Recent Court Rulings Highlight the Importance of Prompt and Proportionate Response to Harassment Complaints
We often counsel our clients on the need to respond promptly and effectively to employee complaints of harassment, and two recent federal appellate court rulings confirm the importance of doing so.
Employer Conducted Immediate Investigation and Took Action to Stop Additional Harassment
In Tucker v. United Parcel Service, Inc., a female UPS supervisor complained that a male subordinate engaged in sexually inappropriate behavior, including touching. Following an investigation, during which the employee was suspended, the employer could not determine if his behavior was intentional. The employee was permitted to return to work, but was counseled on workplace policies on professionalism and harassment, and was further prohibited from the supervisor’s work area. Although he never interacted with the supervisor thereafter, she nonetheless complained that she felt unsafe because he stared at her. The employer provided her with an escort to her car and offered her a transfer to another facility nearby or a different shift, which she refused. She asked that the employee be transferred instead, but the employer explained that the union would not allow it. She subsequently demanded that the employee be removed from the facility. She then resigned and filed suit.
The U.S. Court of Appeals for the Fifth Circuit held that the employer was not liable under Title VII because it took immediate action once it received the supervisor’s complaint. The employee was suspended during the investigation, and then subsequently counseled on workplace policies and instructed to stay away from the supervisor’s work area, and the employer also provided an escort for the supervisor. This was sufficient to stop any future harassment, which is what is required by the law, and it was not necessary to terminate the employee, as the supervisor demanded.
Employer Implemented and Enforced Comprehensive Anti-Discrimination Policy
In Wilcox v. Corrections Corp. of America, a female corrections officer complained that a male co-worker inappropriately hugged and touched her, and made sexual comments. The employer immediately directed the co-worker to stay away from the employee, after which he never touched her or made inappropriate comments. It also hired an outside investigator, who determined that the co-worker had engaged in sexual harassment of the employee and others. The co-worker was then fired. The employee sued for sexual harassment and a jury awarded her over $100,000; however, the trial court overturned the jury verdict and found for the employer.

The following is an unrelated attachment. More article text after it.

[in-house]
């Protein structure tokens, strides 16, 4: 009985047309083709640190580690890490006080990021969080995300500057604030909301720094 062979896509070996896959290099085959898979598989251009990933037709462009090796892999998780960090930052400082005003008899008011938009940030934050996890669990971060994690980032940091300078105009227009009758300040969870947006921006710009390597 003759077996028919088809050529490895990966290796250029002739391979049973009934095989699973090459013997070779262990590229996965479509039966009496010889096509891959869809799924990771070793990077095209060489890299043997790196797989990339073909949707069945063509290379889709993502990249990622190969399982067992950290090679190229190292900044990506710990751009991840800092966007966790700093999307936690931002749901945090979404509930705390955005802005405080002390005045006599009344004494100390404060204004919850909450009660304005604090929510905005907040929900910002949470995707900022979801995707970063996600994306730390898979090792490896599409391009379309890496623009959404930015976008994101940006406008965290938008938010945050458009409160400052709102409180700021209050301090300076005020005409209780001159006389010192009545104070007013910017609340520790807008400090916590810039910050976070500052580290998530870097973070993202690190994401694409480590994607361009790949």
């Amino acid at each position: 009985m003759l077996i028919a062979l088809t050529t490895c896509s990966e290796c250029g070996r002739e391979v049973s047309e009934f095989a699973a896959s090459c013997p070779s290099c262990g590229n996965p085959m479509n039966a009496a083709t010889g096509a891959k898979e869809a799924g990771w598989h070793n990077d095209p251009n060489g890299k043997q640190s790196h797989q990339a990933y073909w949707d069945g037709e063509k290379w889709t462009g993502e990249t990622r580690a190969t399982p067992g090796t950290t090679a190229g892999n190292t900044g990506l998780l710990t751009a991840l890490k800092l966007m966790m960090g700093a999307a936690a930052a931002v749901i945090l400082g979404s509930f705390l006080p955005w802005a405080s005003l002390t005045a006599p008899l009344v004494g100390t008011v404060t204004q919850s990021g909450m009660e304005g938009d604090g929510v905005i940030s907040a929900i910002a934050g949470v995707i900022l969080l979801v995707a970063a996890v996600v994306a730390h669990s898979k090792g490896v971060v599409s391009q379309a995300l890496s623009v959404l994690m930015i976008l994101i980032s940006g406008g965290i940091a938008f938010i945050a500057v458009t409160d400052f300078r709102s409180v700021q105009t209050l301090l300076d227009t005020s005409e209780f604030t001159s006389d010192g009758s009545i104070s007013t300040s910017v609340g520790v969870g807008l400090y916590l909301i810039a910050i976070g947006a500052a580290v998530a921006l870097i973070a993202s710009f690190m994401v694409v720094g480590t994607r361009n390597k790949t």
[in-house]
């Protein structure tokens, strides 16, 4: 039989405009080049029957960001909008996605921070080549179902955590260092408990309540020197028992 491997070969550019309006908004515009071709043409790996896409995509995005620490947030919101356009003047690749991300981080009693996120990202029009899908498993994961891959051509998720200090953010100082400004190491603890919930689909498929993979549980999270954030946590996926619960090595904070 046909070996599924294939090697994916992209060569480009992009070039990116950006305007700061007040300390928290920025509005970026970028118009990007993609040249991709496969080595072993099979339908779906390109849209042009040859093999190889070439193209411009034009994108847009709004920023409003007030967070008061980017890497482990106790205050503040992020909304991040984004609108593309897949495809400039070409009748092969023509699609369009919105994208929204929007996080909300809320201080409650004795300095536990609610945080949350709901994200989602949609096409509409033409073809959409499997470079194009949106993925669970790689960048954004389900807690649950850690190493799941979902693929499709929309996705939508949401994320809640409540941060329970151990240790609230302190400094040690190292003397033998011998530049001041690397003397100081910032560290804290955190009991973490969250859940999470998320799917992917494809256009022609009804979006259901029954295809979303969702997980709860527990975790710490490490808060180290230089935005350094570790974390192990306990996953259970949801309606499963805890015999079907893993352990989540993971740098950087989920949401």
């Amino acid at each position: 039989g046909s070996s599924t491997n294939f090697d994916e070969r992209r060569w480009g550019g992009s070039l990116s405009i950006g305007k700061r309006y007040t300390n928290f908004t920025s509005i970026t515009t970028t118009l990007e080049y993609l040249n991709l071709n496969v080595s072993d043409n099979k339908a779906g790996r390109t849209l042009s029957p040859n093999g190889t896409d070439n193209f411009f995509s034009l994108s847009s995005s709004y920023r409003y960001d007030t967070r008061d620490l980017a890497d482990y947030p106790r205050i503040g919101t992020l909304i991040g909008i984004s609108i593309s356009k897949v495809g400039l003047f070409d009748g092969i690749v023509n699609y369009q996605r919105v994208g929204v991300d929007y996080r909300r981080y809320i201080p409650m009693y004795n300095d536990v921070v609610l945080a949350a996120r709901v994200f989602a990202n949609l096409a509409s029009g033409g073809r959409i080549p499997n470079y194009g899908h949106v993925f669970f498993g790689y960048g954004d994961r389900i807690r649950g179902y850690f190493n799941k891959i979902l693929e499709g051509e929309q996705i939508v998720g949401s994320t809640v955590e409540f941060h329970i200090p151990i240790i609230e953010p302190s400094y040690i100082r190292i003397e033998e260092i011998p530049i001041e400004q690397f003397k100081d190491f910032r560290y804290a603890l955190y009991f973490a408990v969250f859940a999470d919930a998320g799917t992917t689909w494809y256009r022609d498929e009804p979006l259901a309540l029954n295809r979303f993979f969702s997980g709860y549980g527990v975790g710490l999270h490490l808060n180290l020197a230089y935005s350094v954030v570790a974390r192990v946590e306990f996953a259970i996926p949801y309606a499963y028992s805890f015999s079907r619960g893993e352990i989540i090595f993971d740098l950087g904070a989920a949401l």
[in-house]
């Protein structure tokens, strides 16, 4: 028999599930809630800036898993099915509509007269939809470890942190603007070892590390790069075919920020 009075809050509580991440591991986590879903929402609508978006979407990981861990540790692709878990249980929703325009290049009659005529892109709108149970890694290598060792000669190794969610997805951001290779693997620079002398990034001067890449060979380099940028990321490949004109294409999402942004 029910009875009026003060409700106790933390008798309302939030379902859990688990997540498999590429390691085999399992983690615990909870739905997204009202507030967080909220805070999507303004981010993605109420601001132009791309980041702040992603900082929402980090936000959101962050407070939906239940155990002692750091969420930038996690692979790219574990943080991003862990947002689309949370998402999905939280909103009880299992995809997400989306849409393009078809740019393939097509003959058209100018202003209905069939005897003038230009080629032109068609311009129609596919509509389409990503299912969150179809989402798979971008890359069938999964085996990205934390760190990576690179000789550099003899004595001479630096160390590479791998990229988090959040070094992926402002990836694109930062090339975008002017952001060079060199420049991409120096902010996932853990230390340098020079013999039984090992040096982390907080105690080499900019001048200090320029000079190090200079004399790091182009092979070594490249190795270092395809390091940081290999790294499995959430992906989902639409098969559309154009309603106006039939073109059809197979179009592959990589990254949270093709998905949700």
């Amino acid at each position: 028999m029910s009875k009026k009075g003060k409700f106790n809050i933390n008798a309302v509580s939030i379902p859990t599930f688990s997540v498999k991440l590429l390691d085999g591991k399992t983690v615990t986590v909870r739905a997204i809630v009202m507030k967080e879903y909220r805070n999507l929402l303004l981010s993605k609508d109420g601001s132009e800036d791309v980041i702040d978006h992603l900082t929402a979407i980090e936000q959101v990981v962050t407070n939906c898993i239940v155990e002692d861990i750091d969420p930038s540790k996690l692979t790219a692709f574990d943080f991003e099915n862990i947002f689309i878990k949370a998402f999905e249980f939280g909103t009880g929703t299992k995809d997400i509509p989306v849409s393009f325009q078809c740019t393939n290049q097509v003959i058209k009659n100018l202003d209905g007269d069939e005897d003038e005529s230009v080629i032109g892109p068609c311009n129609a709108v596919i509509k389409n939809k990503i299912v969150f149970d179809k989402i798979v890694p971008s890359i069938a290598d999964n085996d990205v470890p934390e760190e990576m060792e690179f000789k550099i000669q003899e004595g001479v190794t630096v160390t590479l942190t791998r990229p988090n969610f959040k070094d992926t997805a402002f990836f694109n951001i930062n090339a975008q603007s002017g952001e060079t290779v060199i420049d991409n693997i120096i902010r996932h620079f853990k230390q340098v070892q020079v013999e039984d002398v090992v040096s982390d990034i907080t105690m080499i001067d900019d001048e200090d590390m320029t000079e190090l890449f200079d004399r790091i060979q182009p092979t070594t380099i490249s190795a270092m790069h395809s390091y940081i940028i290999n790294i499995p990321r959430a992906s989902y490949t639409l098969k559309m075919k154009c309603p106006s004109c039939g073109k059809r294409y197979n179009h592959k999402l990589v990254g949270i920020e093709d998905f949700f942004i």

On appeal, the U.S. Court of Appeals for the Eleventh Circuit upheld the trial court’s determination that the employer’s prompt and effective response to the complaint barred liability under Title VII. The employer had implemented a comprehensive anti-discrimination policy and ensured that employees were aware of it. In addition, the court found that the employer had enforced the policy by counseling the co-worker, investigating him, and then terminating him. These actions prevented recurrence of the harassment once the employer became aware of it.
Lessons for Employers
Some helpful guidance can be drawn from these two cases. It is important for employers to implement a detailed anti-discrimination and anti-harassment policy. It is also important to ensure that employees are made aware of the policy. Then, if there are complaints, employers must respond promptly, with a thorough and unbiased investigation. At the conclusion of the investigation, it is necessary to take steps to ensure that any harassment will not continue to occur – which does not always require the termination of the alleged wrongdoer, even if that is what the alleged victim wants. The legal obligation is to stop the harassment. An employer who takes these steps will likely be able to avoid liability for co-worker harassment and will also encourage a harassment-free workplace.